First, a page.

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Baldassare Forestiere (Italian pronunciation: [baldasˈsarre foreˈstjɛːre]; July 8, 1879 – November 10, 1946) was a Sicilian immigrant who created the Forestiere Underground Gardens in Fresno, California, a 10-acre (40,000 m2) subterranean villa built primarily by him with the partial assistance of his brother over a period of 40 years.
“To make something with a lot of money, that is easy; but to make something out of nothing - now that is something.”— Baldassare Forestiere, 
Forestiere Underground Gardens
The gardens feature nearly one hundred chambers, passageways, courts and patios dug beneath the hard pan soil. Fruit-bearing trees planted below the ground protrude through openings at ground level. Forestiere resided here, benefiting from cooler temperatures during the high heat of the California Central Valley in summer as well as warmer conditions within the ground during winter. The gardens are an example of non-traditional vernacular architecture. Forestiere's creation and story offer parallels to Simon Rodia, another Italian immigrant born in the same year (1879), who settled in California and crafted the Watts Towers.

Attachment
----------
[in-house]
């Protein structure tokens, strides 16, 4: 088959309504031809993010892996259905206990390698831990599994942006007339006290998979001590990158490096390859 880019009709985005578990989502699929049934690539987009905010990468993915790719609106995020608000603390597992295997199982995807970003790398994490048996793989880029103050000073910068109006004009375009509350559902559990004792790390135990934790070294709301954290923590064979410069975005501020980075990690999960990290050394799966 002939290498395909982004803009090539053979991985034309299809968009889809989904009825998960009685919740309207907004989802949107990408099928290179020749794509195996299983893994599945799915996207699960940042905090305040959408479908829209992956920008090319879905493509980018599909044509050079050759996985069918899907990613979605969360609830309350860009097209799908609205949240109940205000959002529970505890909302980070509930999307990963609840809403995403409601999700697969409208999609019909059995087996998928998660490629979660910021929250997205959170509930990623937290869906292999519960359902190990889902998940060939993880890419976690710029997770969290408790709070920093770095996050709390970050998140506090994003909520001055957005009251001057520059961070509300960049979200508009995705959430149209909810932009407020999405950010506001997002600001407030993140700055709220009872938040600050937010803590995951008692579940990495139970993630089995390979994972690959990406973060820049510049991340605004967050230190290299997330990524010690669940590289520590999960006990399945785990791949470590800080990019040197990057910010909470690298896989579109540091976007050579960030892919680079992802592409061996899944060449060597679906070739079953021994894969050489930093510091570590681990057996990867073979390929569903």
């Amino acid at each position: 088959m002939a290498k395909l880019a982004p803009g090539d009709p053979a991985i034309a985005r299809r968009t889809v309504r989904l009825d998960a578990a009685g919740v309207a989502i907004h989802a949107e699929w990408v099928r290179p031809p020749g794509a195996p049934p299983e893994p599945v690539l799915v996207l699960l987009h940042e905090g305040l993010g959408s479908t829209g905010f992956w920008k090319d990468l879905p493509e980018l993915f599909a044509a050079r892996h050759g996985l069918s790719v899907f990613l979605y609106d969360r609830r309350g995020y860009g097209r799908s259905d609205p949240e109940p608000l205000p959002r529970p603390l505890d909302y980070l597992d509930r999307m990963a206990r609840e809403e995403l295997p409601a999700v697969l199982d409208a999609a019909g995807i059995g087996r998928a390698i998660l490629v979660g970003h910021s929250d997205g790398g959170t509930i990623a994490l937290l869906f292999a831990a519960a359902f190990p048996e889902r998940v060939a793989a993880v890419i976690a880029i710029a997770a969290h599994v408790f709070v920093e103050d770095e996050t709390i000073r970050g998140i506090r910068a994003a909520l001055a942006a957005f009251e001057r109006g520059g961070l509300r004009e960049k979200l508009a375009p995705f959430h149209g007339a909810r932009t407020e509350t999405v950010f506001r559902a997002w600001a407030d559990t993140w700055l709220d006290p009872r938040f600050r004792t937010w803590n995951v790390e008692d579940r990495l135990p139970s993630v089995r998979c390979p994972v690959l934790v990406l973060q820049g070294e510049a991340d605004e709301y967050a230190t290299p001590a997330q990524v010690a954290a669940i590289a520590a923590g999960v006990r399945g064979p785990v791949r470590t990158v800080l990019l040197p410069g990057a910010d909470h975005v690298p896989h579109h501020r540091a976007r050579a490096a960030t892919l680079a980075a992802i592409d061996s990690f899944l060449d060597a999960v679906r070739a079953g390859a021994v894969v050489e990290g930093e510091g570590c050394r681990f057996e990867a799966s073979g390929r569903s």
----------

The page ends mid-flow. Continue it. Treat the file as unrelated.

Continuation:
For a fictionalized account of Forestiere and his obsession, see the short story "The Underground Gardens" by T. Coraghessan Boyle, published in The New Yorker (May 25, 1998). An extensive feature on Forestiere was published in Whole Earth Review.
- "Home - Forestiere Underground Gardens - Fresno, CA". Forestiere Underground Gardens. Retrieved 18 April 2017.